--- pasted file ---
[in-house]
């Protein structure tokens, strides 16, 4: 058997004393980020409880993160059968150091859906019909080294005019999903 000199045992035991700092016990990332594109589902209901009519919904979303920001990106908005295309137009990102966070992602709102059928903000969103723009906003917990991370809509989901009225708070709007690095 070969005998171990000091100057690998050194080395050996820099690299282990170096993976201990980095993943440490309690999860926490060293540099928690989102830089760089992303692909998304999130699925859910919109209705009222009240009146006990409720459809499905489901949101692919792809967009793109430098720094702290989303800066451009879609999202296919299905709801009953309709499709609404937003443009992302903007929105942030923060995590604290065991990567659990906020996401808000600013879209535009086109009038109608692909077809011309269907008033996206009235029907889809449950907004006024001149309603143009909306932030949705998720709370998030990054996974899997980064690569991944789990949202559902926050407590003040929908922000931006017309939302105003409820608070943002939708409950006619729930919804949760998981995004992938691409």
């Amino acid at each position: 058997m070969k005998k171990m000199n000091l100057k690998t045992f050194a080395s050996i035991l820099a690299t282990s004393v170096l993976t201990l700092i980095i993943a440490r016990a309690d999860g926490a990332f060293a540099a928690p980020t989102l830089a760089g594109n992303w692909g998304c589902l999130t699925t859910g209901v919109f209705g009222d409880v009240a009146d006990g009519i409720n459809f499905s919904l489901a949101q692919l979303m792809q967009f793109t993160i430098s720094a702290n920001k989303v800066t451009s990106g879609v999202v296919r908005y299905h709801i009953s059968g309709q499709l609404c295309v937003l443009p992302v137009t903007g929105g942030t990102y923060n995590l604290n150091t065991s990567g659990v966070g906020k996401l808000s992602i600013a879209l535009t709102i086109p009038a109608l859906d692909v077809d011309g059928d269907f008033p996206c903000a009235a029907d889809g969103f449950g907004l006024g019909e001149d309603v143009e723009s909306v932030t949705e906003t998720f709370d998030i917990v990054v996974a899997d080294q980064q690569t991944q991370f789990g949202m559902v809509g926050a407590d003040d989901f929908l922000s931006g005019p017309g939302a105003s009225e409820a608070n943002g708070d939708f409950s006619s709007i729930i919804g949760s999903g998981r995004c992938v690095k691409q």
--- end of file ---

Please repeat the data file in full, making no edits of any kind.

[in-house]
């Protein structure tokens, strides 16, 4: 058997004393980020409880993160059968150091859906019909080294005019999903 000199045992035991700092016990990332594109589902209901009519919904979303920001990106908005295309137009990102966070992602709102059928903000969103723009906003917990991370809509989901009225708070709007690095 070969005998171990000091100057690998050194080395050996820099690299282990170096993976201990980095993943440490309690999860926490060293540099928690989102830089760089992303692909998304999130699925859910919109209705009222009240009146006990409720459809499905489901949101692919792809967009793109430098720094702290989303800066451009879609999202296919299905709801009953309709499709609404937003443009992302903007929105942030923060995590604290065991990567659990906020996401808000600013879209535009086109009038109608692909077809011309269907008033996206009235029907889809449950907004006024001149309603143009909306932030949705998720709370998030990054996974899997980064690569991944789990949202559902926050407590003040929908922000931006017309939302105003409820608070943002939708409950006619729930919804949760998981995004992938691409």
């Amino acid at each position: 058997m070969k005998k171990m000199n000091l100057k690998t045992f050194a080395s050996i035991l820099a690299t282990s004393v170096l993976t201990l700092i980095i993943a440490r016990a309690d999860g926490a990332f060293a540099a928690p980020t989102l830089a760089g594109n992303w692909g998304c589902l999130t699925t859910g209901v919109f209705g009222d409880v009240a009146d006990g009519i409720n459809f499905s919904l489901a949101q692919l979303m792809q967009f793109t993160i430098s720094a702290n920001k989303v800066t451009s990106g879609v999202v296919r908005y299905h709801i009953s059968g309709q499709l609404c295309v937003l443009p992302v137009t903007g929105g942030t990102y923060n995590l604290n150091t065991s990567g659990v966070g906020k996401l808000s992602i600013a879209l535009t709102i086109p009038a109608l859906d692909v077809d011309g059928d269907f008033p996206c903000a009235a029907d889809g969103f449950g907004l006024g019909e001149d309603v143009e723009s909306v932030t949705e906003t998720f709370d998030i917990v990054v996974a899997d080294q980064q690569t991944q991370f789990g949202m559902v809509g926050a407590d003040d989901f929908l922000s931006g005019p017309g939302a105003s009225e409820a608070n943002g708070d939708f409950s006619s709007i729930i919804g949760s999903g998981r995004c992938v690095k691409q």